Musings on Cosmology of Light and Quantum Computation at the Mallorca La Seu Cathedral

Pravir Malik
4 min readJun 22, 2024


Last week, I visited La Seu (the Cathedral in Palma de Mallorca). I began to feel a resonance on entering, and the space around my heart progressively transformed. That space began to fill with a deeper peace, and I sat down to cherish the moment.

The cathedral is adorned with beautiful stained glass, and I knew the dynamic play of light activating these living jewels had shifted my state of being. It occurred to me that I had witnessed a practical instance of something that has almost singularly occupied my life for the last decade—Cosmology of Light and its applications. The stained glass acts as a “function” to arbitrate specific characteristics of the vast potentiality implicit in light into practical experience.

But let me step back.

The Cosmology of Light is a mathematical treatise on light's power and fundamental place in the cosmos that I have been articulating over many books (a 6-book series on Cosmology of Light, a 4-book series on Applications in Cosmology of Light, and an ongoing Artistic Interpretation of Cosmology of Light series). This journey began with a simple question: Why does light travel at the constant speed of 186,000 miles per second in a vacuum? In the books, I explore this by beginning to imagine light existing at different constant speeds and speculating on the realities these must, in turn, create. These realities are summarized as mathematical spaces and strung together as a single Light equation:

The first line expresses a fourfold mathematical space where light is imagined to travel infinitely fast. The second line summarizes the first act of quantization, mechanically brought about by light slowing down to another constant speed, in which the four deeper properties differentiate into large sets related to those properties, as captured by the third line. The fourth line expresses a second act of quantization, bringing further differentiation to create an infinite number of individual seeds or “functions” that now exist subtly in some pre-material mathematical space, as expressed by the fifth line. The sixth and seventh lines represent quantization and the bringing of subtle seeds into material existence, respectively.

Think of each stained glass as representing a unique seed. Each seed has a unique combination of functions (fifth line) derived from the four large sets (third line). These seeds express more materially what remains invisible in the vast potential represented by light traveling infinitely fast (first line). Here, hence, is a sample depiction of a single seed:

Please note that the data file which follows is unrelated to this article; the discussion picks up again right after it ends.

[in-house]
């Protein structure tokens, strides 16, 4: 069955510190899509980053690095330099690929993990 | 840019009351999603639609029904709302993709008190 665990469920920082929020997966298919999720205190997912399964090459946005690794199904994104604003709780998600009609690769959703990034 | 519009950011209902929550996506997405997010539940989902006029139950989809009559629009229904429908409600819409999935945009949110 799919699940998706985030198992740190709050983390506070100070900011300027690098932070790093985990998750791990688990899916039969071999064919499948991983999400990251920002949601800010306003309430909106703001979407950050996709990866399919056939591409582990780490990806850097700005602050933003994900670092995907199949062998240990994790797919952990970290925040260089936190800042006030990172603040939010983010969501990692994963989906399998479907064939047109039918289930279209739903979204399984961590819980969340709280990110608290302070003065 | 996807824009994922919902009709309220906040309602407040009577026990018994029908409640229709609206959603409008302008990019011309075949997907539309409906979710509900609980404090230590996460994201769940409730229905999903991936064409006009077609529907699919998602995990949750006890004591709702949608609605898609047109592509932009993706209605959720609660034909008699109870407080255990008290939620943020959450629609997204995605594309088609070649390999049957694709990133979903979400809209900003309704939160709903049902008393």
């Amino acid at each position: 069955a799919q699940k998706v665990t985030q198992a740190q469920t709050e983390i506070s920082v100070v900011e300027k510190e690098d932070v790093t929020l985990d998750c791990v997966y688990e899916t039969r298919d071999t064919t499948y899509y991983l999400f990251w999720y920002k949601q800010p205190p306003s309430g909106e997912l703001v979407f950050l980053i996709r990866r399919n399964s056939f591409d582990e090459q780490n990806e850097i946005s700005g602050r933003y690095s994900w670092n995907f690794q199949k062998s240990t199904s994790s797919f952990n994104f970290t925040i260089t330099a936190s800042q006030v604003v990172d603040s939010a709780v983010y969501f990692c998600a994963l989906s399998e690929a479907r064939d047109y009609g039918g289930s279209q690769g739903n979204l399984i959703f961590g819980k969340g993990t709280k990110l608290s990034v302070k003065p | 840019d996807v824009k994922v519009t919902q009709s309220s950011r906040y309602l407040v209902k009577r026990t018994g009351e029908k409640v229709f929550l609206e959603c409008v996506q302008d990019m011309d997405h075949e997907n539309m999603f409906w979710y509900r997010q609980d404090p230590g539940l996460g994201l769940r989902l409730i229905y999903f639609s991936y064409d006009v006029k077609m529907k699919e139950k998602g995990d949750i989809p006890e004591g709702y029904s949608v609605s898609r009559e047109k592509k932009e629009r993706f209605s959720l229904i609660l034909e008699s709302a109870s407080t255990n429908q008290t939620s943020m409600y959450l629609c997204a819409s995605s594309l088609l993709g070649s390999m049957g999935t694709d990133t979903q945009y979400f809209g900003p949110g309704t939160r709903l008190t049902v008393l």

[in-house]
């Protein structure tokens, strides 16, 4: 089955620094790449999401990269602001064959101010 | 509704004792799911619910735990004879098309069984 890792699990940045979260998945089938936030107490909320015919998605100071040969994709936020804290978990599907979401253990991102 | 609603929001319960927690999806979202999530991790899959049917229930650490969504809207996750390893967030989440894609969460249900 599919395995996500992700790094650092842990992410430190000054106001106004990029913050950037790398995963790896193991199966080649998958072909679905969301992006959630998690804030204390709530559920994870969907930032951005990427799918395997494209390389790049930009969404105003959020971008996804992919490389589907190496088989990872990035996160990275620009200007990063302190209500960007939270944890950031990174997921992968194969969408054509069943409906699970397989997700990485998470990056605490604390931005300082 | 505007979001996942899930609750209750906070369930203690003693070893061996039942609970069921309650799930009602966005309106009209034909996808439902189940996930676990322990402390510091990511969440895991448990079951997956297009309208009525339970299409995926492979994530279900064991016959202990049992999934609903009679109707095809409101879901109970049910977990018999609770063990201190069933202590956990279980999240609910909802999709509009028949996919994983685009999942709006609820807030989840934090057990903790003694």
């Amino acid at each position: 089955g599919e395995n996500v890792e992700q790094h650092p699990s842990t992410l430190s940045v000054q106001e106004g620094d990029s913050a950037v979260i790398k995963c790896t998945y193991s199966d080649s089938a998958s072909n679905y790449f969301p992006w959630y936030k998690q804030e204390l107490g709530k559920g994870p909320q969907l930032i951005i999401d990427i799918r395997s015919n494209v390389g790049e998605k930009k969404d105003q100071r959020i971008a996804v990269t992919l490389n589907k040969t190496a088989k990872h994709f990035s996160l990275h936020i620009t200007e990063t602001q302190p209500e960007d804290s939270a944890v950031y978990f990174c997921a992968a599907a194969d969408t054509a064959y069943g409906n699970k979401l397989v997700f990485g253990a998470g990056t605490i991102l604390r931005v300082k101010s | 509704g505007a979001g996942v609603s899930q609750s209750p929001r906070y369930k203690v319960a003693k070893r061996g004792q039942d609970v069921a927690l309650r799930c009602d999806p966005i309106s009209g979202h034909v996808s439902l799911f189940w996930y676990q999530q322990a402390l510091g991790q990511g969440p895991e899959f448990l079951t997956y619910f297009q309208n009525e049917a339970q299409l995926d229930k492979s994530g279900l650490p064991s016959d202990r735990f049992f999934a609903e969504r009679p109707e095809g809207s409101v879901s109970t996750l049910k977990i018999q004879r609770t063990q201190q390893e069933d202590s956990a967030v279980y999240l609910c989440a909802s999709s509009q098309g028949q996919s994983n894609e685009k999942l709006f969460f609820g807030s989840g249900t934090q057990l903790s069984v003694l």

However, it could also be that several different seeds (stained glass) act as a single function or meta-seed. The material experience, in my case — the widening of the heart — is a unique dialog between Light and me that occurred in that time and space for a particular reason (seventh line). Others may have other living dialogs and, therefore, other experiences. In other words, something is computed into existence in real time based on the feedback system implicit in the Light equation.

Further, since the vast potentiality implicit in the first line precipitates as a symmetrical infinite potentiality in the third line and again as yet another symmetrical infinite potentiality in the fifth one, only to become a precise material experience due to individual “observation” in the seventh line, is this not an act of ‘superposition’ and the ‘collapsing of the wave-function’ due to such observation? Is not the repeated act of quantization that connects subtle mathematical space to more material mathematical space also an instance of ‘quantum computation’? And is not the fact that separated by a vast distance in space and time yet I am identified with the stained glass at La Sue as I write this now an act of ‘entanglement’? And then, would not the parsing of things that are vast, immaterial, and invisible into the precise, material, and visible as suggested by the Light equation, qualify it to embody a ‘quantum cosmology,’ and would not La Sue and every other place where light is filtered and arbitrated in such a manner — from the macro to the micro to the nano to the pico to the invisible — become then a quantum cosmological computer? But then, what is the object of computation? And if it were conceivable that it could arbitrate in the language of “function,” does this not mean that there is a whole genre of other kinds of computational devices, particularly other quantum computational devices, that can be developed? And could not such agglomerations of stained glass-based function become a model also of alternative quantum computing gates structures?

But these musings must be taken up in some other time and space…

Credit: Jon Berghoff

Index to Cosmology of Light Links